Exercises for Cervical Facet Joint Pain
The facet joints in the spine help you to move and twist. The cervical spine facet joints are located in the back and side of the neck. When you injure this area -- such as after experiencing whiplash -- you may feel pain not only in the neck, but also in the shoulders and arms. In addition to taking anti-inflammatory medications and using treatments like heat wraps to relieve cervical facet joint pain, you also can engage in regular stretching exercises to relieve muscle tension.
The neck rotation stretch is especially effective in relieving cervical facet joint pain because it encourages range of motion in the neck. To perform, look straight ahead, then turn your head to your left side, stretching as far as you can to this side without pain. Focus on a target on the wall that can help you maintain the stretch for 20 seconds. Release the stretch, then repeat on this side for three times, trying to stretch a little further with each repetition. Turn to the right side to repeat the activity.
- The neck rotation stretch is especially effective in relieving cervical facet joint pain because it encourages range of motion in the neck.
- Focus on a target on the wall that can help you maintain the stretch for 20 seconds.
When you have difficulty moving the neck, the ability to perform movements like nodding your head can be difficult. Backward and forward bending can help to relieve this neck muscle tension. Begin in a seated position, keeping your back straight and your focus forward. Pull the chin down toward the chest, feeling a stretch in the back of the head. Hold this position for five seconds, then look up toward the ceiling. Hold this position for five seconds, then repeat the exercise five times.
- When you have difficulty moving the neck, the ability to perform movements like nodding your head can be difficult.
The sternocleidomastoid, or SCM, muscle connects the base of the head and jaw to the clavicle bone. If you experience cervical facet joint pain, particularly on the side of the neck, this stretch can help. Begin by leaning your head over, pretending you are trying to touch your left ear to your left shoulder. Now turn the chin up slightly toward the ceiling. You should feel a stretch in the side and front of the neck. Hold this position for 20 seconds, then release the stretch. Repeat on this side for two to three times, then switch to the opposite side.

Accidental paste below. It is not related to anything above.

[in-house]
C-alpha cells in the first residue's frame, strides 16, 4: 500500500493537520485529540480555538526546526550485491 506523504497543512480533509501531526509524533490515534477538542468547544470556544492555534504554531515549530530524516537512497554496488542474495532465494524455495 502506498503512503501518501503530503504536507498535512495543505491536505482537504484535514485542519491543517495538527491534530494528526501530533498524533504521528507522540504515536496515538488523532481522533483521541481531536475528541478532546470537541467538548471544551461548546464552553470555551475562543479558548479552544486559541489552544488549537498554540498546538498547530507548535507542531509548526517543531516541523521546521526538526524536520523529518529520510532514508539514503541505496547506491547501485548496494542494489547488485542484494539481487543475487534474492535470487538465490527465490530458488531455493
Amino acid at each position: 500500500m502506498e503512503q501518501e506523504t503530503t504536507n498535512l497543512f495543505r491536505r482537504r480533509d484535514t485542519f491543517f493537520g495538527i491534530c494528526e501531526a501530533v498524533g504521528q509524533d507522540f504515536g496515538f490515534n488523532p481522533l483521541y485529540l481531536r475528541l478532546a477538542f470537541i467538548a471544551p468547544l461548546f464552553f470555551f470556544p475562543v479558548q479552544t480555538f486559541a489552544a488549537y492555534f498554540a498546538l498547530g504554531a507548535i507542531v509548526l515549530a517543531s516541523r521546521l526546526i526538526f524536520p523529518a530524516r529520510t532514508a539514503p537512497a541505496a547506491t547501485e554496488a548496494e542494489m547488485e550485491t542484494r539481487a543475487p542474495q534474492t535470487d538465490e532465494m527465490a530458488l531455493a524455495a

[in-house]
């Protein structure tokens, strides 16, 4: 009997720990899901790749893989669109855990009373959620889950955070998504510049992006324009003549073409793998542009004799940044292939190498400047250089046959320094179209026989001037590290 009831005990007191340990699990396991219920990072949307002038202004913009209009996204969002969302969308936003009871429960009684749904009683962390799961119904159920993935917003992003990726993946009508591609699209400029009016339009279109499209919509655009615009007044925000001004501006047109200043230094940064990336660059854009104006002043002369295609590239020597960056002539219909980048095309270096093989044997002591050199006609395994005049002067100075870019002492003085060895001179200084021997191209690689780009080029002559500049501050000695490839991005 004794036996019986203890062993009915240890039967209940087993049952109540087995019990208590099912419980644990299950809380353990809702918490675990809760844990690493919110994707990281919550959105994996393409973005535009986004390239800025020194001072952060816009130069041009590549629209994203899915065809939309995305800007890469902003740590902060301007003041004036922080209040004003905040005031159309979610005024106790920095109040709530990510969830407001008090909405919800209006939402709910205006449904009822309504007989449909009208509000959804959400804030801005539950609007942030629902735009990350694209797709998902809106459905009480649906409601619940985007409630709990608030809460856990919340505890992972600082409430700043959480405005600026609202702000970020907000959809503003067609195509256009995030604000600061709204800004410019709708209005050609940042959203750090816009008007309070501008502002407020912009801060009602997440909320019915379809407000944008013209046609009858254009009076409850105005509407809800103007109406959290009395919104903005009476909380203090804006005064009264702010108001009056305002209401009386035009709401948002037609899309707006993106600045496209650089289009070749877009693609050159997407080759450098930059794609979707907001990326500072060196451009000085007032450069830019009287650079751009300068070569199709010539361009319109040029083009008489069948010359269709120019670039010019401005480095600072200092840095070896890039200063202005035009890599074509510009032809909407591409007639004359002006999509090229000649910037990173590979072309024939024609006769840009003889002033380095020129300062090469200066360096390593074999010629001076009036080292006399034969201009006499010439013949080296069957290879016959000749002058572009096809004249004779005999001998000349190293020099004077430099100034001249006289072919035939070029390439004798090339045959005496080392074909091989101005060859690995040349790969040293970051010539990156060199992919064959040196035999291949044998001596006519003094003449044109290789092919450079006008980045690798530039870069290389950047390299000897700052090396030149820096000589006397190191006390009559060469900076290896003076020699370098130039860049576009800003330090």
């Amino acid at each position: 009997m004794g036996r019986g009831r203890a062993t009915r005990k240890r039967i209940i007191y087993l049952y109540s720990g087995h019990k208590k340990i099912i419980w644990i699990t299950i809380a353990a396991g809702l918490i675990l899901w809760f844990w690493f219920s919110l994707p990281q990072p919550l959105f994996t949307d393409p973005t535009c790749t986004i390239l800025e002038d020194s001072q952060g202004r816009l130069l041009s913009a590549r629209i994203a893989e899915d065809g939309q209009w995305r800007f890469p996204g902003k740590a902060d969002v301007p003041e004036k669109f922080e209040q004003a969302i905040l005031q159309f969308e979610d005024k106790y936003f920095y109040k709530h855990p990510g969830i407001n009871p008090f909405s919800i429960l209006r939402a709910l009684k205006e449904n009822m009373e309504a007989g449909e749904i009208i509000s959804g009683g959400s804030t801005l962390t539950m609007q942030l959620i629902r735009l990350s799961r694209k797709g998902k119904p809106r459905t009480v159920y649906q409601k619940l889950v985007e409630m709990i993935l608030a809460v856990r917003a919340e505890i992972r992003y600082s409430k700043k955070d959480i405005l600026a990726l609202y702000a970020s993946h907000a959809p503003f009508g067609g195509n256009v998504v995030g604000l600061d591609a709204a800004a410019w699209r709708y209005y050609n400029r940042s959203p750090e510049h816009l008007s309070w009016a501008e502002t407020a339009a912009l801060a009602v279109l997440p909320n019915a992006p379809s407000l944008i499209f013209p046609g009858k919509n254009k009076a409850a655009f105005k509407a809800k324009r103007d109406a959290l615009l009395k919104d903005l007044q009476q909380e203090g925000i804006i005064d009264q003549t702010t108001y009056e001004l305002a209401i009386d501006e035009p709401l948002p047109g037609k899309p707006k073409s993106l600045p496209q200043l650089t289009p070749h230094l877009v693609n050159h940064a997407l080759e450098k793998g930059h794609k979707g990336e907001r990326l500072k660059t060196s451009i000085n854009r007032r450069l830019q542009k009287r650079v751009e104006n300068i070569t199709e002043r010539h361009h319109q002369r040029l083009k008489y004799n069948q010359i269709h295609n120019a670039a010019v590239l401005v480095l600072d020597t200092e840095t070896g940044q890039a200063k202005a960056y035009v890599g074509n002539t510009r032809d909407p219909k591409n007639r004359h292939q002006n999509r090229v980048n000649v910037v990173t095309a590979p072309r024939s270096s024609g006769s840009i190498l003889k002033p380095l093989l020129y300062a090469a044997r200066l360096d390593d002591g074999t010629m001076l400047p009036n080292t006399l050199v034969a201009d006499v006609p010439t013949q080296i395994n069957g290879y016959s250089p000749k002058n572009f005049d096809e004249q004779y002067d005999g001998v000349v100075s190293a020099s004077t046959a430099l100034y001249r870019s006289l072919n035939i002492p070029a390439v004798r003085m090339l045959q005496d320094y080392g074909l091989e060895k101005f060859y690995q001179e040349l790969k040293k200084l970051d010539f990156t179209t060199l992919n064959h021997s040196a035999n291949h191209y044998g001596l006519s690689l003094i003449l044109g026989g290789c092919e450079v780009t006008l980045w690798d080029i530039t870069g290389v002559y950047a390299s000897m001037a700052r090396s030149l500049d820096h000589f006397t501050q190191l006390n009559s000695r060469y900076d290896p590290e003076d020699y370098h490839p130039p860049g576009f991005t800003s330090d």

- The sternocleidomastoid, or SCM, muscle connects the base of the head and jaw to the clavicle bone.
- If you experience cervical facet joint pain, particularly on the side of the neck, this stretch can help.
McKenzie Exercises for the Neck
The trapz stretch stretches the trapezius muscle, which rests at the base of the neck. Start by leaning your head to the right, bringing your right ear toward your right shoulder. Now move the chin toward your chest, feeling a pull in the shoulder and back of the neck. Hold this position for 20 seconds, then release the stretch and raise your head. Repeat the stretch on this side for two to three repetitions, then switch to stretch to the opposite side.
- The trapz stretch stretches the trapezius muscle, which rests at the base of the neck.
- Now move the chin toward your chest, feeling a pull in the shoulder and back of the neck.
McKenzie Exercises for the Neck
Stretches For the Sternocleidomastoid
How to Get Rid of a Neck Cramp
A Rehabilitation Exercise for a Pulled Biceps Muscle
Exercises & Treatments for Neck Bone Spurs
How to Stretch the Serratus Anterior
TMJ Exercises & Physical Therapy
Cervical Spondylosis & Massage Therapy
Exercise to Release Pinched Nerves
- Sports Injury Clinic: Whiplash
- Net Doctor: Whiplash
- The University of Queensland: Whiplash Injury Recovery
- Spine-Health; Treatment Options for Facet Joint Pain; Dr. Charles Ray; December 2002
- The Pain Clinic: Simple Neck Pain
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Rachel Nall began writing in 2003. She is a former managing editor for custom health publications, including physician journals. She has written for The Associated Press and "Jezebel," "Charleston," "Chatter" and "Reach" magazines. Nall is currently pursuing her Bachelor of Science in Nursing at the University of Tennessee.